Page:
Utility regulators are wrestling with how much of a premium to charge energy customers for using solar or other renewable energy sources, the Arizona Republic reported Sunday. For the first time in several years, no large solar plants are being built in Arizona and the number of rooftop-solar installations is down.
Experts predict the solar market nationwide to grow by one-third this year, compared to 2013. The Solar Foundation, based in Washington, D.C., reports that 24,000 jobs were added to the field last year. But growth in Arizona and four other states declined somewhat with jobs now being lost.
In Arizona, the renewable-energy standard mandates utilities get 15 percent of their energy from solar and other renewables by 2025. That is the lowest standard of the eight most populous Western states.
The additional costs related to utilizing alternative energy have been the subject of heated debate among regulators, utility officials and consumers. Utilities such as the Arizona Public Service Co. said they are meeting the mandates to use alternative energy, leading to fewer solar installations.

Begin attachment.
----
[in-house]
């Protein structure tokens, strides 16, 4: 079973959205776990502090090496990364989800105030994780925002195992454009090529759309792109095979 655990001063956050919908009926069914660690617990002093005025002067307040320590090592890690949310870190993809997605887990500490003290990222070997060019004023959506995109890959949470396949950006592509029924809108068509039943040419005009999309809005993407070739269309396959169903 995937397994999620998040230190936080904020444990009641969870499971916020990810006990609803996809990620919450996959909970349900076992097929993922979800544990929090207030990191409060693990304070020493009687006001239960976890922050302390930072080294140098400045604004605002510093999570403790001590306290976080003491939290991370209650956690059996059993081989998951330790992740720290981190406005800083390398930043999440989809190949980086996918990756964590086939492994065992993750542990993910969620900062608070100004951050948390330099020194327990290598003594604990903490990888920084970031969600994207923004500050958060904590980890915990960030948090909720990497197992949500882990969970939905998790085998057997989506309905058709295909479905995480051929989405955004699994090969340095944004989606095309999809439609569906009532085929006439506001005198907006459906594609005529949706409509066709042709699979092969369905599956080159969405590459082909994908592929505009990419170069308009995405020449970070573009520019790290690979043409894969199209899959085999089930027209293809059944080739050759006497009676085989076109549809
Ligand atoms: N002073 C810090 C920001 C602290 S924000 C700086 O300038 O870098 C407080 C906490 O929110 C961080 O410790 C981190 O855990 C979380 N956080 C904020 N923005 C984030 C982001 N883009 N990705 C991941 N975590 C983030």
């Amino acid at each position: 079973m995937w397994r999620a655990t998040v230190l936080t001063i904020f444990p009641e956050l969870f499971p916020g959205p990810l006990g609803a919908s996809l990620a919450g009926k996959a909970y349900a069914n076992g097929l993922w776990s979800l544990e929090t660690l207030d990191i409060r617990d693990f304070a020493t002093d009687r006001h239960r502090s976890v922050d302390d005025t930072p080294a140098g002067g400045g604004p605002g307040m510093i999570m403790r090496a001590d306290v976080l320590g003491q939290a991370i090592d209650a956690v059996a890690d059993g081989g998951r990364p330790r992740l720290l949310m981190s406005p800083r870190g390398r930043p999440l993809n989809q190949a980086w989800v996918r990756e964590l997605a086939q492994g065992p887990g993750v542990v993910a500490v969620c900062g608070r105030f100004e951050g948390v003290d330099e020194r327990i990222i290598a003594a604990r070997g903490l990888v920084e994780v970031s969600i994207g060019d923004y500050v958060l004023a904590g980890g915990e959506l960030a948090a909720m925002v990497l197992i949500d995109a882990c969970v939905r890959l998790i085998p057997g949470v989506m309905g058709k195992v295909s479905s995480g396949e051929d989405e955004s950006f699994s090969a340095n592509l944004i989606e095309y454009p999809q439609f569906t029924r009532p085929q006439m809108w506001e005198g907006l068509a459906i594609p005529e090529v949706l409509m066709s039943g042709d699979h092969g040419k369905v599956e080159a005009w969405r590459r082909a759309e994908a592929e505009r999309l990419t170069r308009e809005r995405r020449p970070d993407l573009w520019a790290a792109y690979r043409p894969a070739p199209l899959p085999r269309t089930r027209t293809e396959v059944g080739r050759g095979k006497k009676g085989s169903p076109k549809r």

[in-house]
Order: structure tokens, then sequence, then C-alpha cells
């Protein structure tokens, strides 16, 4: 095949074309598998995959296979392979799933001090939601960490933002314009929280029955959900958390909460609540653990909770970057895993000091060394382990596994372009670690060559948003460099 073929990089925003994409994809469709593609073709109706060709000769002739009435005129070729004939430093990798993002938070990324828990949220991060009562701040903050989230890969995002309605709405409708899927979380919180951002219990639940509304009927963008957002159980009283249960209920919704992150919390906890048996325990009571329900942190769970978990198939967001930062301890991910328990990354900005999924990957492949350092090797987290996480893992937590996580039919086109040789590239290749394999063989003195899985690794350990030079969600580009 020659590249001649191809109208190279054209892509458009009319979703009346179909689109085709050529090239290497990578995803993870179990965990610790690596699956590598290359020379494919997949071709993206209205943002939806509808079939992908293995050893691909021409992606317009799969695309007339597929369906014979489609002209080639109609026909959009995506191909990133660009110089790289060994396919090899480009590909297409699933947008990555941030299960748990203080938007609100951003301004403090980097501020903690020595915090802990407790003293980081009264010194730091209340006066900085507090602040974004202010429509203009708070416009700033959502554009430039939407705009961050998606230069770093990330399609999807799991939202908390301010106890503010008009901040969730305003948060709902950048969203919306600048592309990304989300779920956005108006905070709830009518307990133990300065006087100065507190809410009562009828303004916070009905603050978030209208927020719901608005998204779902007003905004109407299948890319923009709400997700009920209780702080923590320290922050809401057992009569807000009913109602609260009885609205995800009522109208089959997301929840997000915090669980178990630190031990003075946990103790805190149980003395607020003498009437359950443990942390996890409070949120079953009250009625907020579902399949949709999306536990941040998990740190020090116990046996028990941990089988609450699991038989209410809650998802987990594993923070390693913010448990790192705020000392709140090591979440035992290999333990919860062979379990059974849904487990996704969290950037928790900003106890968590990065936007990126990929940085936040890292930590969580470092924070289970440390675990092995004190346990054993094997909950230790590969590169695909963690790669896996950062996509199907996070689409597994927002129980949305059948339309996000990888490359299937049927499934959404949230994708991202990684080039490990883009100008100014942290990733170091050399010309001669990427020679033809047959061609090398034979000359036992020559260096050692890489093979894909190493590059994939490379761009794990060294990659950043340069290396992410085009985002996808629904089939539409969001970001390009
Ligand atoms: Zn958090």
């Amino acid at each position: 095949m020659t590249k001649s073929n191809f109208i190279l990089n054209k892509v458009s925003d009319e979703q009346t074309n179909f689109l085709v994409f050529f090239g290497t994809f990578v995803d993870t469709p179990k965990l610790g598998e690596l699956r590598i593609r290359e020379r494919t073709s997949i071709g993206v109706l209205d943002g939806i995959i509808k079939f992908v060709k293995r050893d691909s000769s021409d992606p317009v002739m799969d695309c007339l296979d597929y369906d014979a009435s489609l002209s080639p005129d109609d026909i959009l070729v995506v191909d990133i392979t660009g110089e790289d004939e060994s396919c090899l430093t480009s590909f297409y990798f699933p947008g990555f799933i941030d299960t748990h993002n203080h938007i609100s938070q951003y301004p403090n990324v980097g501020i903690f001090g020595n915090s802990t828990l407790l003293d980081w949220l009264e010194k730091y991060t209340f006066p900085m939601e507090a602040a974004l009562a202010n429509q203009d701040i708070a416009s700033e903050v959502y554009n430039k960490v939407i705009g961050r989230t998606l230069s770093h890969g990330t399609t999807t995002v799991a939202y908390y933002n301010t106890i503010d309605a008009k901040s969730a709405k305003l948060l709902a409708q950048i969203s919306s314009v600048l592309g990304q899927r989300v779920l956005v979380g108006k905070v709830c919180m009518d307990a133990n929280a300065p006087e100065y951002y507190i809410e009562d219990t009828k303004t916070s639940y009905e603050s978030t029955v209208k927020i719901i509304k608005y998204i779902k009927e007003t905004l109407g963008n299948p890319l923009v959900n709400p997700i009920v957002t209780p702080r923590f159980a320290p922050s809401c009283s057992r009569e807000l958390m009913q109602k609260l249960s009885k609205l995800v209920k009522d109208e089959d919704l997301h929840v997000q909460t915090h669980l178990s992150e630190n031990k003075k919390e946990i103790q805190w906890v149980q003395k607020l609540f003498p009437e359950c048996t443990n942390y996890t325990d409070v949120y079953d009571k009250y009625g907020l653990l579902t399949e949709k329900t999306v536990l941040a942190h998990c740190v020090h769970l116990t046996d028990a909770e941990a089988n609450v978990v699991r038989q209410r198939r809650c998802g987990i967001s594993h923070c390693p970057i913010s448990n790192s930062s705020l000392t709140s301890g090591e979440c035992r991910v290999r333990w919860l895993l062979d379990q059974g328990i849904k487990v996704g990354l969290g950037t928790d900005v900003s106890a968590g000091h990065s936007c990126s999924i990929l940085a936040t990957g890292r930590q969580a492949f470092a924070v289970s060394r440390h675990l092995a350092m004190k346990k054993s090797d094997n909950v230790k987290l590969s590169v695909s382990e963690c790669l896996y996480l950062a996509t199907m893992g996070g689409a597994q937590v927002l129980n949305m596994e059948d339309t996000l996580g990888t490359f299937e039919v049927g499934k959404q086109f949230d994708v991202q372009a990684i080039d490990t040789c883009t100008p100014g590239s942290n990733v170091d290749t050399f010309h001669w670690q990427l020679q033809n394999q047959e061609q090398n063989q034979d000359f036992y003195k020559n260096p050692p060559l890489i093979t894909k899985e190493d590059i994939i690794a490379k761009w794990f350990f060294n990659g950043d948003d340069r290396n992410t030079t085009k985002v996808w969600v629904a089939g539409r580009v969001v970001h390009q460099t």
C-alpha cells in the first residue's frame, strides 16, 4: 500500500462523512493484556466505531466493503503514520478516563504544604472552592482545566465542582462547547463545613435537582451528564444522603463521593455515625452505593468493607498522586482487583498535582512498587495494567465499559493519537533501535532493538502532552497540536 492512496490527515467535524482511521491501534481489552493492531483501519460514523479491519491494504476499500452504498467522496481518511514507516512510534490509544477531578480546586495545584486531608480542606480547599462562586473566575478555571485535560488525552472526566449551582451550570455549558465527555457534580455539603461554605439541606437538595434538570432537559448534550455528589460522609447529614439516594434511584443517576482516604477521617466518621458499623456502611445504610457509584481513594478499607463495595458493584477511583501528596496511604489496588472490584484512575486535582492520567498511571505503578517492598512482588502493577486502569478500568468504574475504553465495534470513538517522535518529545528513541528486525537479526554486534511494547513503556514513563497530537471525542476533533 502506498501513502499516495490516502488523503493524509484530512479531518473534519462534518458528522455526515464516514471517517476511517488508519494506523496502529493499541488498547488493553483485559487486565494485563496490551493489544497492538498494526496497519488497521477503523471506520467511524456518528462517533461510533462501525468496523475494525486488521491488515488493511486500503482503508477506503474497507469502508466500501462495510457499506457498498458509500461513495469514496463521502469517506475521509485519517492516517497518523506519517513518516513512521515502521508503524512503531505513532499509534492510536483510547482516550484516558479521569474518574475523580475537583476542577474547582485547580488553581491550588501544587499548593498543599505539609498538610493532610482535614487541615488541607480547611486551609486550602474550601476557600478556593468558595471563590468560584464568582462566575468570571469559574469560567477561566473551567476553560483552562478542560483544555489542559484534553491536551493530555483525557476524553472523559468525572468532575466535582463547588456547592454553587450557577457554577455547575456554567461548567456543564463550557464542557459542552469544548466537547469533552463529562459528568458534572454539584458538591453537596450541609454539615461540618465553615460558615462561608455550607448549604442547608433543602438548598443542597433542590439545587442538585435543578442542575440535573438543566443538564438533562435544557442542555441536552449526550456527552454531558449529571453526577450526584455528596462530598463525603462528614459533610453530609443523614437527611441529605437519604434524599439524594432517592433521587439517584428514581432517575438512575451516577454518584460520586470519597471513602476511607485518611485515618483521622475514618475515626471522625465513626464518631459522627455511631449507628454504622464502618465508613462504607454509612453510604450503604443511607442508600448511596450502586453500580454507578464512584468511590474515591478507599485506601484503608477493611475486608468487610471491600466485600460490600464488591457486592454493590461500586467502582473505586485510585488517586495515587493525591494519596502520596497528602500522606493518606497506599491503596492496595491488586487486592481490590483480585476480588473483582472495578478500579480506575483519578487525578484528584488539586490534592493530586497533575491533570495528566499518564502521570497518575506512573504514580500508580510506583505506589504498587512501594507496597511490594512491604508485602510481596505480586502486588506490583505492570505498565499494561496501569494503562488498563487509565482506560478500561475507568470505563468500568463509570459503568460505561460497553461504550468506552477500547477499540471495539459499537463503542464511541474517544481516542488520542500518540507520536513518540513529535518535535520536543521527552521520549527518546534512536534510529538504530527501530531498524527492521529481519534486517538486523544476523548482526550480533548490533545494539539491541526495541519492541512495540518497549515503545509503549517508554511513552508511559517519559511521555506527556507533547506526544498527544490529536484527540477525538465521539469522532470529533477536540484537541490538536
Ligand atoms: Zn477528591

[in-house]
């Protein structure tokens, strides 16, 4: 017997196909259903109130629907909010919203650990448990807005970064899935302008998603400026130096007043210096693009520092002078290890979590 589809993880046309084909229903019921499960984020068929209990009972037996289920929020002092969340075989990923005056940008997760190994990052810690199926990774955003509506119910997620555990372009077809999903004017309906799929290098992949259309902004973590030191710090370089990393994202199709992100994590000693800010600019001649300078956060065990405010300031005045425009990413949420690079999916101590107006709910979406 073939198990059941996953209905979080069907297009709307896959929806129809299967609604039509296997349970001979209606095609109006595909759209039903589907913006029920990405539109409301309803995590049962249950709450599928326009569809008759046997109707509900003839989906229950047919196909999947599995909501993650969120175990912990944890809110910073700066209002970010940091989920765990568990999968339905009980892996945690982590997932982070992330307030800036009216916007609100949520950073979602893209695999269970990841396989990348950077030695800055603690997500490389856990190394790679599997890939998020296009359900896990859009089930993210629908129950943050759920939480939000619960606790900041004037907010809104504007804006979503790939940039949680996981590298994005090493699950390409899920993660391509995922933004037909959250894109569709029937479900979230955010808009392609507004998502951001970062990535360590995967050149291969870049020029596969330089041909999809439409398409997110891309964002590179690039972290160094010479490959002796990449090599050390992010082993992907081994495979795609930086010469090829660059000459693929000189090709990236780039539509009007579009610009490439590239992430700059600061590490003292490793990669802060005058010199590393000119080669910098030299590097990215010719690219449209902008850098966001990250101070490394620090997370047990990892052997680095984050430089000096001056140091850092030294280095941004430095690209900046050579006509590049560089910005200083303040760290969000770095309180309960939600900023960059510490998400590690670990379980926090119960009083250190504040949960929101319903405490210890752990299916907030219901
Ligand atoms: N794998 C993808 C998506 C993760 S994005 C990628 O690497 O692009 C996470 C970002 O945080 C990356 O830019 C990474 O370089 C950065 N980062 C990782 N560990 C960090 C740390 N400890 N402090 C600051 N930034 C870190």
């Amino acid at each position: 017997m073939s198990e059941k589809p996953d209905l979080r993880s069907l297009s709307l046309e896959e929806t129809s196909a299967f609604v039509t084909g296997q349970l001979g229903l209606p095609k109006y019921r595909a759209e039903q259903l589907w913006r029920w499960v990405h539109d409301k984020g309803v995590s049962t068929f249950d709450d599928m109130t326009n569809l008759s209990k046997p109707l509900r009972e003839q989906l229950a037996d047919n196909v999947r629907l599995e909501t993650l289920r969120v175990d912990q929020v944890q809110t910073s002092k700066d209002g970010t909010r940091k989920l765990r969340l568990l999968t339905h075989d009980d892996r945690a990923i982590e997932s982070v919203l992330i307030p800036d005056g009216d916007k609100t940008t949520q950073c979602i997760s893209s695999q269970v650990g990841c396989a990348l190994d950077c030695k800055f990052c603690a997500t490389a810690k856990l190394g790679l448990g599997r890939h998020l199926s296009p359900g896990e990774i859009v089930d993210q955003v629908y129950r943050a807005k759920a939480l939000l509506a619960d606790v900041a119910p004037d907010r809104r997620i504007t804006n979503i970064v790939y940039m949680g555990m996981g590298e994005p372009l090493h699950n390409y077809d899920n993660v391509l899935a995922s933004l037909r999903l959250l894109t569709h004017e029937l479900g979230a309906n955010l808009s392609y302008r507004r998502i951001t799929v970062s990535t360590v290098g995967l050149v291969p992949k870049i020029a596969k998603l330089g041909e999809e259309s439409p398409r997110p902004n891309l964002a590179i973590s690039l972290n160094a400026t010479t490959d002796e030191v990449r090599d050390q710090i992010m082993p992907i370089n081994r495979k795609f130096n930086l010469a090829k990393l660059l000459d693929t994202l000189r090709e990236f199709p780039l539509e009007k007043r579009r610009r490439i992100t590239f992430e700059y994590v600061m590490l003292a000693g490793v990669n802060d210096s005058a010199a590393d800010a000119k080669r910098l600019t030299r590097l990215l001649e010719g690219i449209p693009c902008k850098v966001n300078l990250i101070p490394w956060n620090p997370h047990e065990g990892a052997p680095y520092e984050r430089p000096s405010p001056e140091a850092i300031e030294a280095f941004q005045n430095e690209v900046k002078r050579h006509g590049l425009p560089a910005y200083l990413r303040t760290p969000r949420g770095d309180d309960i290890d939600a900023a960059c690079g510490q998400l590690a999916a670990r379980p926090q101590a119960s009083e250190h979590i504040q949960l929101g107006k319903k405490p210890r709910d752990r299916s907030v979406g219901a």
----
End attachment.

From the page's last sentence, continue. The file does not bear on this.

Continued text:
“Arizona is already a high-penetration solar state, more so in APS territory than utilities in Colorado and Nevada,” APS spokeswoman Jenna Shaver said. “When we talk about increasing something, we can’t discount the complexity associated with integrating the existing resources intelligently and cost-effectively.”
Advocates for renewable energy have been calling on Arizona to raise the standard, which would facilitate more development.
“There is no reason why Arizona cannot have a larger renewable-energy standard,” said Ken Johnson, vice president of communications for the Solar Energy Industries Association in Washington, D.C. “The neighboring states have placed a priority on developing renewable projects for their energy portfolio, and we encourage Arizona to do the same.”
But regulators argue the customers would end up bearing the burden of rising power bills. Furthermore, other states can meet their renewable energy standard through wind power and natural gas.
“These other states have more diverse resources,” Shaver said. “California and Nevada have more geothermal and wind. We are very solar-heavy. It paints a different picture.”